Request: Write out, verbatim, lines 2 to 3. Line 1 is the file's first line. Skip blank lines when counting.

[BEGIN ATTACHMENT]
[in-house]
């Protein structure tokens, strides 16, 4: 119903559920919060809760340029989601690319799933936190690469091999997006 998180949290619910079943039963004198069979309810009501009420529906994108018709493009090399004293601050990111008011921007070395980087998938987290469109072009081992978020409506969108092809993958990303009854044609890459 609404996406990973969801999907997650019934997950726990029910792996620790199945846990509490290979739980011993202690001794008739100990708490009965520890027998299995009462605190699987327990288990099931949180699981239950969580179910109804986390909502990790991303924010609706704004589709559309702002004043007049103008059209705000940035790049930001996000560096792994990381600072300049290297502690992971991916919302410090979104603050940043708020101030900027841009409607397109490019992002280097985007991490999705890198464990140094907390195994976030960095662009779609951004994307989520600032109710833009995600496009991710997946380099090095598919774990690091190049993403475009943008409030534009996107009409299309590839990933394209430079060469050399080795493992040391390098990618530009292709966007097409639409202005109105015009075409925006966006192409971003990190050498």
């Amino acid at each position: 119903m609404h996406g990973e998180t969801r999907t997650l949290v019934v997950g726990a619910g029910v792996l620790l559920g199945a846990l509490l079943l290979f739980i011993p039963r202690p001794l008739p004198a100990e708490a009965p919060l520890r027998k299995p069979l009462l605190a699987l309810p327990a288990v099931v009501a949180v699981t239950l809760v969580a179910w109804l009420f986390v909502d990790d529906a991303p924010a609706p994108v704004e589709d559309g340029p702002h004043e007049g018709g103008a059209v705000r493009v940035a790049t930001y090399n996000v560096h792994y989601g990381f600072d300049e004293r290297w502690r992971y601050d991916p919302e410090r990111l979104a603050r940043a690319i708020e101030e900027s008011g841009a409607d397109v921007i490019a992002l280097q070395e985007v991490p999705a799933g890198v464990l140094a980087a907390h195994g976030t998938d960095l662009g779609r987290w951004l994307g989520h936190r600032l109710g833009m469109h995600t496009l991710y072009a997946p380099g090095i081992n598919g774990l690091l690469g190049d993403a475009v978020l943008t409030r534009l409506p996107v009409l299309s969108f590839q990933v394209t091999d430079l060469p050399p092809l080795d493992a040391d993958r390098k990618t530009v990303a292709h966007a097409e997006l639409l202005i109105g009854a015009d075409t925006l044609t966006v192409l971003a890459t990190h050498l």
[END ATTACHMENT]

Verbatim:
């Protein structure tokens, strides 16, 4: 119903559920919060809760340029989601690319799933936190690469091999997006 998180949290619910079943039963004198069979309810009501009420529906994108018709493009090399004293601050990111008011921007070395980087998938987290469109072009081992978020409506969108092809993958990303009854044609890459 609404996406990973969801999907997650019934997950726990029910792996620790199945846990509490290979739980011993202690001794008739100990708490009965520890027998299995009462605190699987327990288990099931949180699981239950969580179910109804986390909502990790991303924010609706704004589709559309702002004043007049103008059209705000940035790049930001996000560096792994990381600072300049290297502690992971991916919302410090979104603050940043708020101030900027841009409607397109490019992002280097985007991490999705890198464990140094907390195994976030960095662009779609951004994307989520600032109710833009995600496009991710997946380099090095598919774990690091190049993403475009943008409030534009996107009409299309590839990933394209430079060469050399080795493992040391390098990618530009292709966007097409639409202005109105015009075409925006966006192409971003990190050498």
């Amino acid at each position: 119903m609404h996406g990973e998180t969801r999907t997650l949290v019934v997950g726990a619910g029910v792996l620790l559920g199945a846990l509490l079943l290979f739980i011993p039963r202690p001794l008739p004198a100990e708490a009965p919060l520890r027998k299995p069979l009462l605190a699987l309810p327990a288990v099931v009501a949180v699981t239950l809760v969580a179910w109804l009420f986390v909502d990790d529906a991303p924010a609706p994108v704004e589709d559309g340029p702002h004043e007049g018709g103008a059209v705000r493009v940035a790049t930001y090399n996000v560096h792994y989601g990381f600072d300049e004293r290297w502690r992971y601050d991916p919302e410090r990111l979104a603050r940043a690319i708020e101030e900027s008011g841009a409607d397109v921007i490019a992002l280097q070395e985007v991490p999705a799933g890198v464990l140094a980087a907390h195994g976030t998938d960095l662009g779609r987290w951004l994307g989520h936190r600032l109710g833009m469109h995600t496009l991710y072009a997946p380099g090095i081992n598919g774990l690091l690469g190049d993403a475009v978020l943008t409030r534009l409506p996107v009409l299309s969108f590839q990933v394209t091999d430079l060469p050399p092809l080795d493992a040391d993958r390098k990618t530009v990303a292709h966007a097409e997006l639409l202005i109105g009854a015009d075409t925006l044609t966006v192409l971003a890459t990190h050498l």